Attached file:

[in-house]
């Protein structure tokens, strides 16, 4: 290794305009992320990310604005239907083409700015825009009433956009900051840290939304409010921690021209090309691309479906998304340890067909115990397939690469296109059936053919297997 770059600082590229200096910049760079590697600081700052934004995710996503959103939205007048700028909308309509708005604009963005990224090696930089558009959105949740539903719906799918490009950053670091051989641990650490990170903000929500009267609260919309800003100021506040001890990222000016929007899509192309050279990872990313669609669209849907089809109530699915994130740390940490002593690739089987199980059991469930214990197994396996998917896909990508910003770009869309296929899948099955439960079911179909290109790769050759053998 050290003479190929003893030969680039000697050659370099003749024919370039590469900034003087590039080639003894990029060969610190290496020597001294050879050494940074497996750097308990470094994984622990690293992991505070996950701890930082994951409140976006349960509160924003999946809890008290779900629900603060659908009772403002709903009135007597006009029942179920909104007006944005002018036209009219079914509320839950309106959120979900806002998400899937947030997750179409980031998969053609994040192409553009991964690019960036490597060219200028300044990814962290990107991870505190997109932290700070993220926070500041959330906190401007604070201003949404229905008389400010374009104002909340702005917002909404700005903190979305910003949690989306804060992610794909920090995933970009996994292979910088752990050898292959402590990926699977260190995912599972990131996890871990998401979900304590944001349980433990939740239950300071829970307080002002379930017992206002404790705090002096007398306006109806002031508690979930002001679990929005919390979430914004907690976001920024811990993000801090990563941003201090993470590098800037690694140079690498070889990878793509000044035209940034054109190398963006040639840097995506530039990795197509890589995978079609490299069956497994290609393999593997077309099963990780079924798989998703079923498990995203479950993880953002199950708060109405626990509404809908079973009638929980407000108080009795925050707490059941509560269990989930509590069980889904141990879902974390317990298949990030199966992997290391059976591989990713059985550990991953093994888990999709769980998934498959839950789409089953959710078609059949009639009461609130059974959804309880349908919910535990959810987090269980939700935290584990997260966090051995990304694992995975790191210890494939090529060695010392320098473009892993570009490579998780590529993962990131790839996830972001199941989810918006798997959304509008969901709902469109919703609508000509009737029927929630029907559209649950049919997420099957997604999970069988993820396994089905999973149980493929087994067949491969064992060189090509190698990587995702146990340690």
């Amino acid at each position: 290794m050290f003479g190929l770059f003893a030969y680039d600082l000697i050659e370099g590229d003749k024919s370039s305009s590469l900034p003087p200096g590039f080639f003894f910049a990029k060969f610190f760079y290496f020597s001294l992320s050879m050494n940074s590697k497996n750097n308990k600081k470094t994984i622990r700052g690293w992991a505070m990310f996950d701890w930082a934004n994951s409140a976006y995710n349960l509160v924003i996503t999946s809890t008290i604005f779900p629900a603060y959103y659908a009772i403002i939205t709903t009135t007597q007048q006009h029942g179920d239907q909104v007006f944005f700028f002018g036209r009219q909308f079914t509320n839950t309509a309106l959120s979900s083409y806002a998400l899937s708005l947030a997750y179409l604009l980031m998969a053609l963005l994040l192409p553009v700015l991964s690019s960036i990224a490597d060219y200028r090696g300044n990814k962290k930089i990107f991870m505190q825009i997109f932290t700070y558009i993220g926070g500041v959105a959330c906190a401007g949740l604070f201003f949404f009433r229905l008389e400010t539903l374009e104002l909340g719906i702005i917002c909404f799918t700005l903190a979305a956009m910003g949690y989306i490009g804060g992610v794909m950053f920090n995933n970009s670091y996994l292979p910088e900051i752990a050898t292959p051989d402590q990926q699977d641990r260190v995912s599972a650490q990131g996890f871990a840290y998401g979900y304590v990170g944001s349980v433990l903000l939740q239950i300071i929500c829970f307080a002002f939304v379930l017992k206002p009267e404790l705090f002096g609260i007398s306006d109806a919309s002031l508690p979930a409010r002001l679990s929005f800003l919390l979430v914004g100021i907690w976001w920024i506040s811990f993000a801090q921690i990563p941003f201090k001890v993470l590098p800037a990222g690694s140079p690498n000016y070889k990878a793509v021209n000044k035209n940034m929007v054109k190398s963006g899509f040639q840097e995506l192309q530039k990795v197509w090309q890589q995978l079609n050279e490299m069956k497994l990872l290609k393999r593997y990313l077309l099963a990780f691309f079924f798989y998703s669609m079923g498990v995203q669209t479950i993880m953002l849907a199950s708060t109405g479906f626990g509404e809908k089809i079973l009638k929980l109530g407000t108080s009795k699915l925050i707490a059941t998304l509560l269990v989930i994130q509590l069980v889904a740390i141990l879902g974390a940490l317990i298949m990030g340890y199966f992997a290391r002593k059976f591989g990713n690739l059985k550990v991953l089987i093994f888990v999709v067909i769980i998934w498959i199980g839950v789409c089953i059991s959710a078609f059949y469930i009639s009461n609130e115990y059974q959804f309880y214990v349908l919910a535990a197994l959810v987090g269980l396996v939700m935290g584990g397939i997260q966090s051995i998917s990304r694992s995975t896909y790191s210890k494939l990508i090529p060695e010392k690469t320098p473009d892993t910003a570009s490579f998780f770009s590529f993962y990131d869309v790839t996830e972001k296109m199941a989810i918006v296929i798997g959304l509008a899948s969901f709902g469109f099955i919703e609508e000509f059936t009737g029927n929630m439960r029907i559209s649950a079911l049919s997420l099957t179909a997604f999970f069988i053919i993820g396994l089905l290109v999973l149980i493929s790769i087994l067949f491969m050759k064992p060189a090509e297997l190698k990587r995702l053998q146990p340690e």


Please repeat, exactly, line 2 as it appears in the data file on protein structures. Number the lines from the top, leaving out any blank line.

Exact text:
């Protein structure tokens, strides 16, 4: 290794305009992320990310604005239907083409700015825009009433956009900051840290939304409010921690021209090309691309479906998304340890067909115990397939690469296109059936053919297997 770059600082590229200096910049760079590697600081700052934004995710996503959103939205007048700028909308309509708005604009963005990224090696930089558009959105949740539903719906799918490009950053670091051989641990650490990170903000929500009267609260919309800003100021506040001890990222000016929007899509192309050279990872990313669609669209849907089809109530699915994130740390940490002593690739089987199980059991469930214990197994396996998917896909990508910003770009869309296929899948099955439960079911179909290109790769050759053998 050290003479190929003893030969680039000697050659370099003749024919370039590469900034003087590039080639003894990029060969610190290496020597001294050879050494940074497996750097308990470094994984622990690293992991505070996950701890930082994951409140976006349960509160924003999946809890008290779900629900603060659908009772403002709903009135007597006009029942179920909104007006944005002018036209009219079914509320839950309106959120979900806002998400899937947030997750179409980031998969053609994040192409553009991964690019960036490597060219200028300044990814962290990107991870505190997109932290700070993220926070500041959330906190401007604070201003949404229905008389400010374009104002909340702005917002909404700005903190979305910003949690989306804060992610794909920090995933970009996994292979910088752990050898292959402590990926699977260190995912599972990131996890871990998401979900304590944001349980433990939740239950300071829970307080002002379930017992206002404790705090002096007398306006109806002031508690979930002001679990929005919390979430914004907690976001920024811990993000801090990563941003201090993470590098800037690694140079690498070889990878793509000044035209940034054109190398963006040639840097995506530039990795197509890589995978079609490299069956497994290609393999593997077309099963990780079924798989998703079923498990995203479950993880953002199950708060109405626990509404809908079973009638929980407000108080009795925050707490059941509560269990989930509590069980889904141990879902974390317990298949990030199966992997290391059976591989990713059985550990991953093994888990999709769980998934498959839950789409089953959710078609059949009639009461609130059974959804309880349908919910535990959810987090269980939700935290584990997260966090051995990304694992995975790191210890494939090529060695010392320098473009892993570009490579998780590529993962990131790839996830972001199941989810918006798997959304509008969901709902469109919703609508000509009737029927929630029907559209649950049919997420099957997604999970069988993820396994089905999973149980493929087994067949491969064992060189090509190698990587995702146990340690």